This week I learnt about the Khan Academy; a free online learning school covering a variety of topics. It was created back in 2006 by Salman Khan and was developed following a couple of years of using online tools to tutor his cousin in mathematics.
I caught an episode of BBC click this morning where they were looking at how the Khan Academy was being used in the American classroom. There appeared to be positive results from this style, pupils that did not get along with the traditional methods of teaching were finding this new, collaborative but competitive style more successful.
There also appears to be an element of gamification to the academy; although there are mixed feelings on this I can see big benefits of getting pupils to compete against one another for the latest calculus badge!
Early this week I attended a dinner at the University of Winchester, on my table were professors discussing the use of technology and how this will change the methods of teaching in the classroom. We discussed greater use of tablet devices and information videos seeing their way into classrooms; making time in the class more of a collaborative effort by ensuring pupils are working together to understand and solve problems as well as understanding the benefits of technology. Perhaps something like the Khan Academy will play a big part in shaping higher education teaching methods?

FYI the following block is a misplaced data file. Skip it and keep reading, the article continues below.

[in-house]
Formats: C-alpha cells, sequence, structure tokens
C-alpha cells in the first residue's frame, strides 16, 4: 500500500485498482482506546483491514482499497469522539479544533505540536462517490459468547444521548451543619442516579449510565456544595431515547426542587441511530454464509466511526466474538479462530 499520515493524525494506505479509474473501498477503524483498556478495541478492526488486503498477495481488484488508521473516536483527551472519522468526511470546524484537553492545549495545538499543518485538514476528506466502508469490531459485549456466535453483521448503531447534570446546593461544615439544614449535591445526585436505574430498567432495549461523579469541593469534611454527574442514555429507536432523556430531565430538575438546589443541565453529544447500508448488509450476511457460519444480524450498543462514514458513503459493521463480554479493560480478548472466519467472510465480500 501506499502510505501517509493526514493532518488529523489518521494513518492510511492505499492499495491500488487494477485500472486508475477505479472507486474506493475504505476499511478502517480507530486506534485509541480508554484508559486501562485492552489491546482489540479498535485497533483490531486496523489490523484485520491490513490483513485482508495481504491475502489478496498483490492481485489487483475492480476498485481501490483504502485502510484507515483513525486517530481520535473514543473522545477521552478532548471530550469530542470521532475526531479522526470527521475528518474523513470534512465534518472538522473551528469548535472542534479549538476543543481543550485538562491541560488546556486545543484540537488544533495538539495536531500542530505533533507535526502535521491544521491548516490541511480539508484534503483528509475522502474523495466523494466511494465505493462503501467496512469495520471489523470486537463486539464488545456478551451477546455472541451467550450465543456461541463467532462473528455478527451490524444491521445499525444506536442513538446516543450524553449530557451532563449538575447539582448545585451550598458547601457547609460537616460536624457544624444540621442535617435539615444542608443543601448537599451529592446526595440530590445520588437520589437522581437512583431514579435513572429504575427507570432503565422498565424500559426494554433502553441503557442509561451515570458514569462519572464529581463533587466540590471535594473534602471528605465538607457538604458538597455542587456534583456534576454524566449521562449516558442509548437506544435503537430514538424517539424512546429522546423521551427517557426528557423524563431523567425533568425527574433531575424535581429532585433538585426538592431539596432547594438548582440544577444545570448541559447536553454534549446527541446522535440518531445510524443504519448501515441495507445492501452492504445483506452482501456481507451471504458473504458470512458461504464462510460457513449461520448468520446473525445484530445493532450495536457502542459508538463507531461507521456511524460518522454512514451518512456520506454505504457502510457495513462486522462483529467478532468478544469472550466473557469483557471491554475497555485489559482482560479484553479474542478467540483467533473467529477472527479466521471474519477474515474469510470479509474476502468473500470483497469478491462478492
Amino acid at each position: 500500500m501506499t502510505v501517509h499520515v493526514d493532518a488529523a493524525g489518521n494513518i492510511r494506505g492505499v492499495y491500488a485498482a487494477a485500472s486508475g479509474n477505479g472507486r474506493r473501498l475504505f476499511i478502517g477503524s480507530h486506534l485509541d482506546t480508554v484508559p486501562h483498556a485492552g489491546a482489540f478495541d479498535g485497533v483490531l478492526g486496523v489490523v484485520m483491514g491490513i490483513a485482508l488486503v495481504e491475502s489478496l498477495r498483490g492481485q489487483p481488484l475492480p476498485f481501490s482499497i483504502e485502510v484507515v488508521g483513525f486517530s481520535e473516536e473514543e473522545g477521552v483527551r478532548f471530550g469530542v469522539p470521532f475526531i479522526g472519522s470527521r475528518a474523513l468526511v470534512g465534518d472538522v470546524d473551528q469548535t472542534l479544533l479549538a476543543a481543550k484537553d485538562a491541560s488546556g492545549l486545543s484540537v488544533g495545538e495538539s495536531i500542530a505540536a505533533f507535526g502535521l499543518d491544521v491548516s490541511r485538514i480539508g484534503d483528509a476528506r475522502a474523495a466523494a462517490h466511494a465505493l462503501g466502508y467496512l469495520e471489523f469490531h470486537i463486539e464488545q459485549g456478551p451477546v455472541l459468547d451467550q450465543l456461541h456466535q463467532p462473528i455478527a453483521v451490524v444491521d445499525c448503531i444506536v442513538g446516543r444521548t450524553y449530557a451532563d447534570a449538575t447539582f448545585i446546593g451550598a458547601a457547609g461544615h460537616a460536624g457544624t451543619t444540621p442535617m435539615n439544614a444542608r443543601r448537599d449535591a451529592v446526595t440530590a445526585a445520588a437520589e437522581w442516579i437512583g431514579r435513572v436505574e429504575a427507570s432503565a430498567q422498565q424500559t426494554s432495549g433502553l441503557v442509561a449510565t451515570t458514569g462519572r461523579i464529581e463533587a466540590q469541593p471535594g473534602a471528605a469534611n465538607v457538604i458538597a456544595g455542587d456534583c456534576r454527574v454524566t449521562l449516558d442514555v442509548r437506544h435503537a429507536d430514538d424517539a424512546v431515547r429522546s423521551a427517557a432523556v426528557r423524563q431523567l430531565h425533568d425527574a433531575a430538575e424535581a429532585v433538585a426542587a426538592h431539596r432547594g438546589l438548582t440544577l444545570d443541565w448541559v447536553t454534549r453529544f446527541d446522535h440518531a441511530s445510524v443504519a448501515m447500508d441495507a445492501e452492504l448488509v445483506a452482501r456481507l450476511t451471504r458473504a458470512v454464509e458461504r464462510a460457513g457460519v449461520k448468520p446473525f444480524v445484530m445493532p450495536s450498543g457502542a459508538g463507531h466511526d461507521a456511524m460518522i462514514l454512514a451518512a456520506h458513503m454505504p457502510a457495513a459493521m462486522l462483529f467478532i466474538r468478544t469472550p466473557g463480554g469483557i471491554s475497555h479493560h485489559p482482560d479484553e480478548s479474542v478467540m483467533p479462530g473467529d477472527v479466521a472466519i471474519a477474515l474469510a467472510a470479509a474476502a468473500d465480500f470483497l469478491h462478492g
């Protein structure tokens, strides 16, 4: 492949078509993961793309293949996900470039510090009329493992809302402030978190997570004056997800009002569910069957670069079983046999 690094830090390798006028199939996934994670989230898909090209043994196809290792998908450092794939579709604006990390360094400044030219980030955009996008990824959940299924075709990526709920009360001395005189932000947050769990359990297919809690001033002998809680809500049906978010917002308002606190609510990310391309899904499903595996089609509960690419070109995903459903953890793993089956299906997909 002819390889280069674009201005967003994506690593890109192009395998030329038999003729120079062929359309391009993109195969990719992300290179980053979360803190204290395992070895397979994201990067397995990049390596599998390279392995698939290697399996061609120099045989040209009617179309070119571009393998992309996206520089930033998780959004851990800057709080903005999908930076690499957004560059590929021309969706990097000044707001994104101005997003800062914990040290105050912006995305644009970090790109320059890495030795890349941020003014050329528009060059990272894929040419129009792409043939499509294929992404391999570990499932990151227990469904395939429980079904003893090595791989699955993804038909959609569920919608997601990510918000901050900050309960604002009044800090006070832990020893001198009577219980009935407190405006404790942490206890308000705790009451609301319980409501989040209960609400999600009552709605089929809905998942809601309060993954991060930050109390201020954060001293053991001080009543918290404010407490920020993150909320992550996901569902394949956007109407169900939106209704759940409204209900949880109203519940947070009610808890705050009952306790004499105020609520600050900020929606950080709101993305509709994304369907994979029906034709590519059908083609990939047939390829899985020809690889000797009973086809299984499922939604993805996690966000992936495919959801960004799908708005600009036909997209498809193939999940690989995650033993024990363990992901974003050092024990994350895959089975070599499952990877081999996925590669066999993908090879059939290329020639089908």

The Khan Academy has moved from the usual 30 pupils in a classroom to millions, all over the world. On average his website is reaching four million pupils every month. Thinking back to the days when I was at school, it must be difficult to have to teach at one level to a mixed ability of pupils. I was lucky to have a father that was highly involved in my education and enjoyed Maths homework but I probably wasn’t in the majority. Something like the Khan Academy approach would help to support teachers – keep the advanced pupils engaged and offer a different style of teaching for the pupils that were struggling with the traditional classroom methods.
So with technology making education more accessible and interactive and professors looking for new ways to engage their pupils, is this a taste of the educational future?